Two Brookfield Wisconsin high schools can now proceed as planned and hold their graduation ceremonies in a church. If you aren’t aware of the story, you can read it here: http://www.620wtmj.com/news/local/46731562.html. Americans United for Separation of Church and State took the two public high schools to court to prevent them from holding graduation in a religious place of worship. They took issue with a Cross hanging in the church, citing the viewing of it as a violation of separation of church and state. What’s most amazing is that all nine of the plaintiffs refused to be named:
“The judge revealed that at least one of the anonymous nine who filed this complaint is a current graduating senior.”
The fact that they don’t want anyone to know who they are makes you wonder about their commitment to the cause. And about that current graduating senior, the article goes on to state:
“That student’s attorney does not know if the student will still participate in graduation.”
Is this a great country or what? We have the ability to choose what we can in all conscience participate in and what we can’t. If we feel we are unable to cope with being in a church for two hours out of our life for a secular ceremony, then we have the right to opt-out. Freedom is a wonderful thing.
The simple question from this story for me is, where are the diversity hounds when you need them? You know, the people who preach diversity diversity diversity? If people are so bent on diversity, then doesn’t it figure that an atheist can respectfully take part in a secular graduation ceremony that just happens to take place in a building with pews and a wooden Cross? Is that really beyond the ability of any American 18-year-old who has, for 12 years, attended school with students of varying ethnic, social and cultural backgrounds and lifestyle choices? Is it really beyond the ability of an adult who is about to graduate into the real world of life, work and college to deal with the situation of graduation held in a church? An atheist might be offended? Well, join the club. It’s called the “we don’t have a right to never be offended” club.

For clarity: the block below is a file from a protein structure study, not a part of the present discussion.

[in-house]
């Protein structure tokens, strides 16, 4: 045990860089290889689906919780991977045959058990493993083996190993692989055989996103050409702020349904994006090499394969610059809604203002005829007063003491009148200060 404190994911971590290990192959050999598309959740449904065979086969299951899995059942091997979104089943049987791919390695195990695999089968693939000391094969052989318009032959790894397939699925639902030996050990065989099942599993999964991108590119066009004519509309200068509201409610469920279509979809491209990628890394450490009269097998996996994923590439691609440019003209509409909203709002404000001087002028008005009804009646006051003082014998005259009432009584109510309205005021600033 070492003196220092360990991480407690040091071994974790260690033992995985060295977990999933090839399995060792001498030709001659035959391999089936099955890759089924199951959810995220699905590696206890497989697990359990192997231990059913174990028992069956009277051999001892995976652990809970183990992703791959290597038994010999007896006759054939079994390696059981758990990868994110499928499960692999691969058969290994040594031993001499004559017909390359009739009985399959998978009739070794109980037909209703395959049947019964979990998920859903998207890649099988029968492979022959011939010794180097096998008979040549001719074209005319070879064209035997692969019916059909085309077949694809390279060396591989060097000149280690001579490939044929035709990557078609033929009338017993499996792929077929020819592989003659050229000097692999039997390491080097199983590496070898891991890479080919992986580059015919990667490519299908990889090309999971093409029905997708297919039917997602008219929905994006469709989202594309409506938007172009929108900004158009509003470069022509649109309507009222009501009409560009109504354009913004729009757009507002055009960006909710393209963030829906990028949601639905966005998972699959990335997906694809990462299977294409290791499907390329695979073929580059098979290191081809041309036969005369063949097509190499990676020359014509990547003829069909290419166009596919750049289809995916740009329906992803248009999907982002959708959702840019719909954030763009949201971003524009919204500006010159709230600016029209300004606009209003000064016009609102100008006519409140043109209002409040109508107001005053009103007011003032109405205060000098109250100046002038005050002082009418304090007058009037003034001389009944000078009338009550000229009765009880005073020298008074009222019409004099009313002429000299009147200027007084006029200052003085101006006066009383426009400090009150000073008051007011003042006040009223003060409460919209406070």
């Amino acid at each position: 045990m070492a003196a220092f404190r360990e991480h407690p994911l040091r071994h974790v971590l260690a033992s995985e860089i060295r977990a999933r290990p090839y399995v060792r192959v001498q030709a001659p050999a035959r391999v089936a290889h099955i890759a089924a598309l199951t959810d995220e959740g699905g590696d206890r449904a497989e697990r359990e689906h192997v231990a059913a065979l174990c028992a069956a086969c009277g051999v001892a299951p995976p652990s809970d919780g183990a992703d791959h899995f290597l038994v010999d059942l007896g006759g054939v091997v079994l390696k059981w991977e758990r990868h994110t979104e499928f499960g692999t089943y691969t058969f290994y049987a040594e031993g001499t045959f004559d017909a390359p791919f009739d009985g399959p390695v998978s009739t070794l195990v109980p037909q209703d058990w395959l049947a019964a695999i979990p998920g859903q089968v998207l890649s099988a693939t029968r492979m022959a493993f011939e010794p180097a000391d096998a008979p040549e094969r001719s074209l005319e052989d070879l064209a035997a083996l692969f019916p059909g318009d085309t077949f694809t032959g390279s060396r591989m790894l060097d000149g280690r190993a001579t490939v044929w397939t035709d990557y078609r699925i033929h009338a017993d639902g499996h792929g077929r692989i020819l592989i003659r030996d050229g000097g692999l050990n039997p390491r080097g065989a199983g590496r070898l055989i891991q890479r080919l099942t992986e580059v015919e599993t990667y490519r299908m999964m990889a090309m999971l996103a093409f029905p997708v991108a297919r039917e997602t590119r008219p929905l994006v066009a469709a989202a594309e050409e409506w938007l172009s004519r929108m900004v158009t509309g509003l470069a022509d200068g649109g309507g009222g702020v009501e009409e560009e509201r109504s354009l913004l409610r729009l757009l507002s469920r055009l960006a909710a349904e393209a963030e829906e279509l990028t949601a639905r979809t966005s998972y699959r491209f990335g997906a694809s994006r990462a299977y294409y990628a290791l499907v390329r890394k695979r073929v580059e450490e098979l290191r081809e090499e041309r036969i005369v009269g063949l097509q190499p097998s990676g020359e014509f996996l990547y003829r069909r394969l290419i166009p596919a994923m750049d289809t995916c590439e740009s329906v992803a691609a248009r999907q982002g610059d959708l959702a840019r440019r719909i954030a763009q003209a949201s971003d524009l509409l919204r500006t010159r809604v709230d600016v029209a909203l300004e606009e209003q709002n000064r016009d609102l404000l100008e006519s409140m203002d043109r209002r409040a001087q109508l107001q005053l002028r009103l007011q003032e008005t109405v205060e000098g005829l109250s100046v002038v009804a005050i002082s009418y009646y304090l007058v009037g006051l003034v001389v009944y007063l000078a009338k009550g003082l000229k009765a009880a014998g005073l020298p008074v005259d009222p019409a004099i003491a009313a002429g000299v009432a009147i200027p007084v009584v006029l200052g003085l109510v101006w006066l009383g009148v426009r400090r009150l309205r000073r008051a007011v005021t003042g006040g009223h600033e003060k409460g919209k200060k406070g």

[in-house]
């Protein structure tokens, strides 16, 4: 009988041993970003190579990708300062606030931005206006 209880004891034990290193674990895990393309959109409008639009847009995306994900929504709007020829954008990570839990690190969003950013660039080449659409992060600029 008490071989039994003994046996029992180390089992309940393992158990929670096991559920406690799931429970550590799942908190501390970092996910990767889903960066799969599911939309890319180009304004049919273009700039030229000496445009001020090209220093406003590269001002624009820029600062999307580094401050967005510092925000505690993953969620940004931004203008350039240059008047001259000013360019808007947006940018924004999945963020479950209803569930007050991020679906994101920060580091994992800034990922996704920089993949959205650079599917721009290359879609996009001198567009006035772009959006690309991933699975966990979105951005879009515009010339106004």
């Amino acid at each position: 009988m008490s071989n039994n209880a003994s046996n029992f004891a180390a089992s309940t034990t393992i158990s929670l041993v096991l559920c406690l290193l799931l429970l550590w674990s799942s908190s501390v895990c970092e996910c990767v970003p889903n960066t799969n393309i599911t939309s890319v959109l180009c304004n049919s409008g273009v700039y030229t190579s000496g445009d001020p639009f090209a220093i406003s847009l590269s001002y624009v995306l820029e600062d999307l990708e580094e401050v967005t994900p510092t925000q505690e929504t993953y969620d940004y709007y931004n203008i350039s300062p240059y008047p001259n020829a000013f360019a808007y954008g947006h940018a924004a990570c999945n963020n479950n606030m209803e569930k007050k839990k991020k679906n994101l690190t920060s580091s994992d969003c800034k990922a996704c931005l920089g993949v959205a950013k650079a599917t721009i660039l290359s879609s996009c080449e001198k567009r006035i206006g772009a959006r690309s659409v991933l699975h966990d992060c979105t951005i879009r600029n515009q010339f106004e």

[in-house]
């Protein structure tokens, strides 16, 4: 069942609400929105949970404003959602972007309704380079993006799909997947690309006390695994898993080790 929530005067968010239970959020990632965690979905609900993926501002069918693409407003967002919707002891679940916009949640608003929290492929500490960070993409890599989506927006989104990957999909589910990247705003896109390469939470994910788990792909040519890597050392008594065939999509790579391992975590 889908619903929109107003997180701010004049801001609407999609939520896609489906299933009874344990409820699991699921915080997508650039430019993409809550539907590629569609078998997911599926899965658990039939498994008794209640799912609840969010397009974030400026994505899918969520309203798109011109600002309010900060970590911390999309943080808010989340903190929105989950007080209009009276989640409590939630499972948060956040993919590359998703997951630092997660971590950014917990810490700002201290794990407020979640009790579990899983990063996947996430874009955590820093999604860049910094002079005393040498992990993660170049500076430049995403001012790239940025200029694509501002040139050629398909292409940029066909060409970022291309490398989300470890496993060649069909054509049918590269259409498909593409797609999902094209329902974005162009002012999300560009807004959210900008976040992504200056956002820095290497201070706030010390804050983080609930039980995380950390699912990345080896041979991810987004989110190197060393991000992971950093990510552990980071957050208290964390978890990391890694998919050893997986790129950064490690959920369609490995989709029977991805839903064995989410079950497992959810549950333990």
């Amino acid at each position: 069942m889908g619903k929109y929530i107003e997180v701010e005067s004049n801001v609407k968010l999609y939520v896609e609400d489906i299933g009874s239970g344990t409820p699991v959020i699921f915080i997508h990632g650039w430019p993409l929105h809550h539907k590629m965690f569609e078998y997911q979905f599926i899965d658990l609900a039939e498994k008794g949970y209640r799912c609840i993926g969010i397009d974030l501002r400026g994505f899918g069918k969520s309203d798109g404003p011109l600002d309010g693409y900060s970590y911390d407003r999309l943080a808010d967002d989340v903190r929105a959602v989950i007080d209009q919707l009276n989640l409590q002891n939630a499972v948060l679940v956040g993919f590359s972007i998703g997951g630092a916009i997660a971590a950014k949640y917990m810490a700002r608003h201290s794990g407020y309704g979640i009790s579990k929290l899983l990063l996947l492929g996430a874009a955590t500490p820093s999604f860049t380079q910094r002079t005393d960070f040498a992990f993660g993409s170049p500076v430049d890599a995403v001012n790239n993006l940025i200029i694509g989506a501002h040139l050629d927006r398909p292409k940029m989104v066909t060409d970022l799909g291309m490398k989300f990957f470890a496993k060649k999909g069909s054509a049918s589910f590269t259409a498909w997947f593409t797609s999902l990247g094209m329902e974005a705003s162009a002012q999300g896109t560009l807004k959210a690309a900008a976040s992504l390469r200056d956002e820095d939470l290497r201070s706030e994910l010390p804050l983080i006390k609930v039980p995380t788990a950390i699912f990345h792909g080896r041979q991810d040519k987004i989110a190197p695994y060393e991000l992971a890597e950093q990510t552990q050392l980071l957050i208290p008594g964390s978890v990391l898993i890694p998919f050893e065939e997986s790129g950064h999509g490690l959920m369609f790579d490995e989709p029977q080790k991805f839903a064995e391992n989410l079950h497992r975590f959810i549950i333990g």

People of faith have to live in a secular world every day. Within our faith we have our peer groups and leaders, but that is within the greater context of a devoutly secular humanist world. We shop in grocery stores that play raunchy music and display equally raunchy magazines. We keep our TV remotes handy to flip from inane commercials and television shows. We're forced to sit amongst drunks at ball games and concerts. Our kids attend public government run schools (that we pay taxes for) and are exposed daily to morally relative, liberal teachings and attitudes that go directly against many faiths. In the workplace, we take orders from bosses not led or directed by faith in anything but themselves, and we are forced to overhear crude and obnoxious jokes over the water cooler. I think you get the drift. We live in a world in which many of the places we congregate the Cross is not present, physically or spiritually. If people of faith tried to sue every place we ever walked inside of or laid eyes on because it is “offensive,” hurts our feelings or threatens to crush our thin veneer of self-esteem, we’d be so busy suing we wouldn’t be able to carry out the normal duties of life.
"Civil liberties” groups like AUSCS, along with the Freedom From Religion Foundation, must carry a low regard, or no regard at all, for people’s ability to function and live in a diverse world. Is it their intent that not even churches are allowable, since an atheist might be walking down the public sidewalk and be offended, hurt and crushed that their eyes actually have to view a Cross or a statue of Mary?